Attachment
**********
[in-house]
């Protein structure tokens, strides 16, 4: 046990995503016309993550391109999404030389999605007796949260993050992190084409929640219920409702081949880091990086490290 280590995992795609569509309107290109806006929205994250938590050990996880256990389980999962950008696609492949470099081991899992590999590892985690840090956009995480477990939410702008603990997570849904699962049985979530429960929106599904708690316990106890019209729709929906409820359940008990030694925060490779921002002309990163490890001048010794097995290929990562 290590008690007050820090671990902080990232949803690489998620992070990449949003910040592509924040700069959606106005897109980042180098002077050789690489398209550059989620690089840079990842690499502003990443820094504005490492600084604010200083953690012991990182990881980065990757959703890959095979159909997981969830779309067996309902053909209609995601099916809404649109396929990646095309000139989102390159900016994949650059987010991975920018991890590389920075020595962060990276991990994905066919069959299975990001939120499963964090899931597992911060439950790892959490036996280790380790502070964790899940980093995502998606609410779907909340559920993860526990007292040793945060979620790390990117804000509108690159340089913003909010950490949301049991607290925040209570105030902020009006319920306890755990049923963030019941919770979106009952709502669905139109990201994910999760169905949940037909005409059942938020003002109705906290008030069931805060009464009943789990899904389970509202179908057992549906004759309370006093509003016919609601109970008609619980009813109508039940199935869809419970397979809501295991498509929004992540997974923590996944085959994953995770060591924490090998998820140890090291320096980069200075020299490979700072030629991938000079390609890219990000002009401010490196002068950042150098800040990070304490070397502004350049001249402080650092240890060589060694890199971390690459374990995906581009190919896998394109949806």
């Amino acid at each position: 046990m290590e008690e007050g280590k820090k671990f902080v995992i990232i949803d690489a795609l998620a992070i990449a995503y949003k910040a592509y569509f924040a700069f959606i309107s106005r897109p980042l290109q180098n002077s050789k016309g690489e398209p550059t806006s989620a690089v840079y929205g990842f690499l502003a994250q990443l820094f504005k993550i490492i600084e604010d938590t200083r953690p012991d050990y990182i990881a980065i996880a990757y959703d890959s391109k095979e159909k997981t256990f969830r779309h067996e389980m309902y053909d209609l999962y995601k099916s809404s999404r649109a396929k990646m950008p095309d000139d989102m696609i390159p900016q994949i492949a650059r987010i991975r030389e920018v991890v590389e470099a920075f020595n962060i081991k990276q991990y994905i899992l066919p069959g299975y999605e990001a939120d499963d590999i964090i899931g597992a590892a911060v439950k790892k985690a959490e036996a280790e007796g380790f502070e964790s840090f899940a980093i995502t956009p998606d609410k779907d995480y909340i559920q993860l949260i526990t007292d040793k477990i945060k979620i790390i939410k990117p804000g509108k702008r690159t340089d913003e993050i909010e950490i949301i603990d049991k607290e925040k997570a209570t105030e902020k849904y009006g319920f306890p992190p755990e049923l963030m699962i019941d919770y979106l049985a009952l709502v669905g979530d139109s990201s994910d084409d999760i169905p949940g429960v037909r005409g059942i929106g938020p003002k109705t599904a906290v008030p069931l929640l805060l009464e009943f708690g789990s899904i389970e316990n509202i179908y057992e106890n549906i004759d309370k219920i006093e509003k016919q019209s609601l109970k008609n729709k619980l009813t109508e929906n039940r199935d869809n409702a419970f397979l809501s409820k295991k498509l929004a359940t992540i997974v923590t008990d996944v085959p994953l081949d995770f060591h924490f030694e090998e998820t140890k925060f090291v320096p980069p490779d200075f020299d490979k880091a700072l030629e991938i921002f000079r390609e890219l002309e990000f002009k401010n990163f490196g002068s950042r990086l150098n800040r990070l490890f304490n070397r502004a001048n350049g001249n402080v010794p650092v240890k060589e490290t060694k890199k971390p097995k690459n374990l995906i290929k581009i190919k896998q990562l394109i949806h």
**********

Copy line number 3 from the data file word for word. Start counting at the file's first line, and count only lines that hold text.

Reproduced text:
């Amino acid at each position: 046990m290590e008690e007050g280590k820090k671990f902080v995992i990232i949803d690489a795609l998620a992070i990449a995503y949003k910040a592509y569509f924040a700069f959606i309107s106005r897109p980042l290109q180098n002077s050789k016309g690489e398209p550059t806006s989620a690089v840079y929205g990842f690499l502003a994250q990443l820094f504005k993550i490492i600084e604010d938590t200083r953690p012991d050990y990182i990881a980065i996880a990757y959703d890959s391109k095979e159909k997981t256990f969830r779309h067996e389980m309902y053909d209609l999962y995601k099916s809404s999404r649109a396929k990646m950008p095309d000139d989102m696609i390159p900016q994949i492949a650059r987010i991975r030389e920018v991890v590389e470099a920075f020595n962060i081991k990276q991990y994905i899992l066919p069959g299975y999605e990001a939120d499963d590999i964090i899931g597992a590892a911060v439950k790892k985690a959490e036996a280790e007796g380790f502070e964790s840090f899940a980093i995502t956009p998606d609410k779907d995480y909340i559920q993860l949260i526990t007292d040793k477990i945060k979620i790390i939410k990117p804000g509108k702008r690159t340089d913003e993050i909010e950490i949301i603990d049991k607290e925040k997570a209570t105030e902020k849904y009006g319920f306890p992190p755990e049923l963030m699962i019941d919770y979106l049985a009952l709502v669905g979530d139109s990201s994910d084409d999760i169905p949940g429960v037909r005409g059942i929106g938020p003002k109705t599904a906290v008030p069931l929640l805060l009464e009943f708690g789990s899904i389970e316990n509202i179908y057992e106890n549906i004759d309370k219920i006093e509003k016919q019209s609601l109970k008609n729709k619980l009813t109508e929906n039940r199935d869809n409702a419970f397979l809501s409820k295991k498509l929004a359940t992540i997974v923590t008990d996944v085959p994953l081949d995770f060591h924490f030694e090998e998820t140890k925060f090291v320096p980069p490779d200075f020299d490979k880091a700072l030629e991938i921002f000079r390609e890219l002309e990000f002009k401010n990163f490196g002068s950042r990086l150098n800040r990070l490890f304490n070397r502004a001048n350049g001249n402080v010794p650092v240890k060589e490290t060694k890199k971390p097995k690459n374990l995906i290929k581009i190919k896998q990562l394109i949806h």